For six months suspension -- Chief Justice Weintraub, and Justices Jacobs, Francis, Hall, Schettino and Haneman. Opposed -- None.
This disciplinary proceeding was instituted by a presentment from the Bergen County Ethics and Grievance Committee. Sidney Vale Stoldt was admitted to the bar of this State in January 1930. He was charged under R.R. 1:16-2(b) by the said Ethics and Grievance Committee on its own motion after investigation by said committee. The statement of charges as served upon the said Sydney Vale Stoldt alleged that he was guilty of unethical and unprofessional conduct arising out of the following set of facts:
On all of the dates hereinafter referred to he was a closing attorney on mortgage loans for the Central Bergen Savings and Loan Association of Ridgefield Park. In that connection he represented said Savings and Loan Association in two separate mortgage closings which took place on August 14, 1959 and September 1, 1959, respectively. Prior to August 14, 1959 he was entrusted with the sum of $17,000 to be used in connection with the granting of a mortgage to one Robert Sherman. It was his duty to use part of the money so entrusted to him to pay off two then existing mortgages encumbering the premises, i.e., (1) a mortgage held by Mortgage Associates in the approximate sum of $1,674.43, and (2) a mortgage held by the Bank of Passaic in the approximate sum of $9,165.98. Prior to September 21, 1959 he was entrusted with the sum of $21,000 to be used in connection with the granting of a mortgage to Hausman and Michaelson. It was his duty to use part of the money so entrusted to him to pay off a certain existing mortgage held by the First Savings and Loan Association of Fairlawn in the approximate sum of $8,623.75. In connection with each of the above mentioned closings respondent, within a day or two after the date thereof, forwarded to the Central Bergen Savings and Loan Association a preliminary title policy report made by the Home Title Guaranty Company, on which said report Stoldt made the notation "paid off -- Sydney Vale Stoldt" in connection with the aforesaid mortgages. In fact, neither of said mortgages was paid off on
the date of said certification but were paid off as follows: Mortgage of Mortgage Associates on September 2, 1959; mortgage of Bank of Passaic on November 2, 1959; mortgage of First Savings and Loan Association of Fairlawn on or about December 28, 1959. Although Stoldt had deposited the above referred to funds entrusted to him by the Central Savings and Loan Association in a special trust account, he appropriated the sums payable to the above named mortgagees to his own use, thus violating Canon 11 of Canons of Professional Ethics of the American Bar Association, which reads as follows:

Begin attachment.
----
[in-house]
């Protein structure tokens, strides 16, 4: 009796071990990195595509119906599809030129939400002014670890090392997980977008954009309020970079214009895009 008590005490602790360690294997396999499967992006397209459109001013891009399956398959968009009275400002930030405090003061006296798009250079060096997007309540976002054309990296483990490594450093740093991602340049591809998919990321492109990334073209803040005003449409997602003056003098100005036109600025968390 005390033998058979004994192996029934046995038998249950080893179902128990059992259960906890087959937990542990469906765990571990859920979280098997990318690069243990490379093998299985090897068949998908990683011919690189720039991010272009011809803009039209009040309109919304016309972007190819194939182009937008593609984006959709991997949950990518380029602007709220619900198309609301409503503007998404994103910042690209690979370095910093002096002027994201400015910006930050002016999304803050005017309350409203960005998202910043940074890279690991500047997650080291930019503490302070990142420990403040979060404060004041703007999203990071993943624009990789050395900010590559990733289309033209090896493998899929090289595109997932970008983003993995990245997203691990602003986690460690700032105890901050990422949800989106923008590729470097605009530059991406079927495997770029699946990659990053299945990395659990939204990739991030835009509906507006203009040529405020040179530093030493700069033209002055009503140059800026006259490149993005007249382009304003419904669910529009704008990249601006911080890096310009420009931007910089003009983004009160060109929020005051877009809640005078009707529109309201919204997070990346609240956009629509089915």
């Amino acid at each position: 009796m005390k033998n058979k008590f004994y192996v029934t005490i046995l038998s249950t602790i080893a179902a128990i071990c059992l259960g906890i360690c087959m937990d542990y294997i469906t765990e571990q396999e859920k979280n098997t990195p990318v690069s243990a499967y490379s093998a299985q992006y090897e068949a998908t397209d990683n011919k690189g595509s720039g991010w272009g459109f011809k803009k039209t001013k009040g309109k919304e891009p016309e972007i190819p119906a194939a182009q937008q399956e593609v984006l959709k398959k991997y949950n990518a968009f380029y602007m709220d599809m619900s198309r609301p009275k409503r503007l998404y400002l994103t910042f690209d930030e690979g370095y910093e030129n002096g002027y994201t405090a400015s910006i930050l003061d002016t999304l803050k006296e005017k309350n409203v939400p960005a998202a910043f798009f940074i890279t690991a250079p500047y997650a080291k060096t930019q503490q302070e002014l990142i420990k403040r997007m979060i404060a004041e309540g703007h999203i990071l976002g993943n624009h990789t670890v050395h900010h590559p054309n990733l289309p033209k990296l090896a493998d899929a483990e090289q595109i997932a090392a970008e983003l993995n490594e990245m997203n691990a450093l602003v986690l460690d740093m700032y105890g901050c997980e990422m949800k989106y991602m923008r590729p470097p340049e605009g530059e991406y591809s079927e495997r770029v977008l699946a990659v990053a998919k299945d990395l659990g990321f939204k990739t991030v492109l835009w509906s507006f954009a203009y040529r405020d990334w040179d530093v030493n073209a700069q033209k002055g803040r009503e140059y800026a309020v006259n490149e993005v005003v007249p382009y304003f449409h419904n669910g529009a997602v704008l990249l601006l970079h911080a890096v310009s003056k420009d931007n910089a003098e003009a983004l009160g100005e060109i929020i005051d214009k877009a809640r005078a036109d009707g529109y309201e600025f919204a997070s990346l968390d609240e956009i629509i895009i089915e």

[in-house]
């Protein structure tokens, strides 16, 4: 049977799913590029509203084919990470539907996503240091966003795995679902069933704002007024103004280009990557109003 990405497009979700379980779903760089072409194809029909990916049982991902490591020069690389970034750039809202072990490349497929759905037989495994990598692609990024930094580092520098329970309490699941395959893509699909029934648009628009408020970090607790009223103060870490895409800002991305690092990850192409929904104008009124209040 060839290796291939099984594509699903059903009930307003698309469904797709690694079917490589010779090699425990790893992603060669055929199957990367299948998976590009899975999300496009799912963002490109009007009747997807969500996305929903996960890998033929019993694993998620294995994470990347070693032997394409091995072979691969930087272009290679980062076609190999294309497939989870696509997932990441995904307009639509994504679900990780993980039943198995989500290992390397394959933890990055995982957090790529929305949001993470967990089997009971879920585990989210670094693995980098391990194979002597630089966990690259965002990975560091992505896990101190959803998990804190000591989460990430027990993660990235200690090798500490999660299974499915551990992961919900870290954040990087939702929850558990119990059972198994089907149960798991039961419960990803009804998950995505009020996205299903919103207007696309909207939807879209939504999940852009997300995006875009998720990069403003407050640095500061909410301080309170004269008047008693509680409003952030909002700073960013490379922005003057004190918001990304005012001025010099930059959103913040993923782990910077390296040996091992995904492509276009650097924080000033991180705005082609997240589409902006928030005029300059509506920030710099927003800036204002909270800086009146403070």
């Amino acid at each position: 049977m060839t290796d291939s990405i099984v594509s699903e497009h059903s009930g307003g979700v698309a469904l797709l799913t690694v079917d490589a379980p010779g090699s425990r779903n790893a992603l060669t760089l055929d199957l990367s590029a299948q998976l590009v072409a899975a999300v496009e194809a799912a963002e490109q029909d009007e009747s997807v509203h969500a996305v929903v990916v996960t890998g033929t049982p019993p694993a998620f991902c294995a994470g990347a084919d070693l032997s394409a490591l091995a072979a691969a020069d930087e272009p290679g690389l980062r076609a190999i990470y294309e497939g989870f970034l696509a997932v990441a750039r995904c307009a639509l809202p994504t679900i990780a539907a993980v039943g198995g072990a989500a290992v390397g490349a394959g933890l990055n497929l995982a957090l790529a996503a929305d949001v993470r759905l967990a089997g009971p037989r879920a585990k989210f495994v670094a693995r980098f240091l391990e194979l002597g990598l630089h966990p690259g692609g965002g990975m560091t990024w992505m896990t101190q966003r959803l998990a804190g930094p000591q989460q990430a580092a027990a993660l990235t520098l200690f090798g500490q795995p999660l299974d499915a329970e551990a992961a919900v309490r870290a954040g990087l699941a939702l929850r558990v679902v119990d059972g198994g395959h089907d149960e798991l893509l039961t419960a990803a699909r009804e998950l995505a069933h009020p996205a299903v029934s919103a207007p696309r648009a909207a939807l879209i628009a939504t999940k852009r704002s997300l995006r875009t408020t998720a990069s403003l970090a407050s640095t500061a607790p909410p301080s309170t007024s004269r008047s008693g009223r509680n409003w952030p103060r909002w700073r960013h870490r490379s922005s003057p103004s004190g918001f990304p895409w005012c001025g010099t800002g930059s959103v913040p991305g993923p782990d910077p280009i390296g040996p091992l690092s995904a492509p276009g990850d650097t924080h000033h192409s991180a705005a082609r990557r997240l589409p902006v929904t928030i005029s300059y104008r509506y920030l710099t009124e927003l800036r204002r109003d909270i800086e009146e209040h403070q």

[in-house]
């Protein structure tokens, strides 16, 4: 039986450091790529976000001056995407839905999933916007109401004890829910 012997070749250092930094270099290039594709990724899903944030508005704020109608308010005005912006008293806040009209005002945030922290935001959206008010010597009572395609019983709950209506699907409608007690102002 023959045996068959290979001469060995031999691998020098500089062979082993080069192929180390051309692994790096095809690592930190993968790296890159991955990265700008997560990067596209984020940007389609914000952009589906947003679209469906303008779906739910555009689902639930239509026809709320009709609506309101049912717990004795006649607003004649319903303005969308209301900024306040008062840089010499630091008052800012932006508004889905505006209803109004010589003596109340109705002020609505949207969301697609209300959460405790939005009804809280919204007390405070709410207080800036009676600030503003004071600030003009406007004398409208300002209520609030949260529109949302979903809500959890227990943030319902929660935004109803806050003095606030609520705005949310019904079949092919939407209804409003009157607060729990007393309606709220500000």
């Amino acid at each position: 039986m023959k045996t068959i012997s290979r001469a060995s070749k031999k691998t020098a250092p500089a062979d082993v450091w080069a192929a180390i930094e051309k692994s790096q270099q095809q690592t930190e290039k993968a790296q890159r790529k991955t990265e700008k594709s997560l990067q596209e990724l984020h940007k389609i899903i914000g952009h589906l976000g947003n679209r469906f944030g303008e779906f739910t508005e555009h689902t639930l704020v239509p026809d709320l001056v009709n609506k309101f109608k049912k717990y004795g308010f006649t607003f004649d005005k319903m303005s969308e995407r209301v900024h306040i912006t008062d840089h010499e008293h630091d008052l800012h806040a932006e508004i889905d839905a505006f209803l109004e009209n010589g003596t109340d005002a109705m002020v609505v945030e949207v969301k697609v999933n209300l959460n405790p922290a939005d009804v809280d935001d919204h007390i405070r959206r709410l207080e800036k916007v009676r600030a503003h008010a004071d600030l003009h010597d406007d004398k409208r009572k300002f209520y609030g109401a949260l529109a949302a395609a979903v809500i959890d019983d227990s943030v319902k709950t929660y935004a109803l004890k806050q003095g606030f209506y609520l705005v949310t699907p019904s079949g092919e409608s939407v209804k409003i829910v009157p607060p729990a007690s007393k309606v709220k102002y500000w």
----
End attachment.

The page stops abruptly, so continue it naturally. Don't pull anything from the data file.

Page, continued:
"Money of the client or collected for the client or other trust property coming into the possession of the lawyer should be reported and accounted for promptly, and should not under any circumstances be commingled with his own or be used by him."
Subsequent to the filing of the said charges Stoldt filed an answer admitting each and every fact set forth therein, and by way of mitigation pointed out that he had made restitution of the funds so misappropriated prior to the preferring of any charges against him; that he did not owe any money to any clients; that he needed and used the money for his living expenses. On argument before this court it was further pointed out by his counsel that at the time of the misuse of the funds here involved the payment of several large fees was then imminent. It was the expectancy of the immediate payments of these funds which led him to the improper use of the trust monies. However, the totality of the evidence, including his record as a member of the bar for some 30 years and his frank admission of his derelictions, presents favorable aspects for which he should be given consideration. As stated in In re Baron, 25 N.J. 445 (1957):
"Each disciplinary matter must be determined on its own facts and circumstances, and the difficulty constantly present is as to what the final disciplinary measure should be. The ultimate objective is the protection of the public, the purification of the bar and the prevention of a re-occurrence."
Under the facts here present, it is our conclusion that a suspension for six months would constitute an appropriate discipline.
Accordingly, Sydney Vale Stoldt is suspended from the practice of law for a period of six months, and until the ...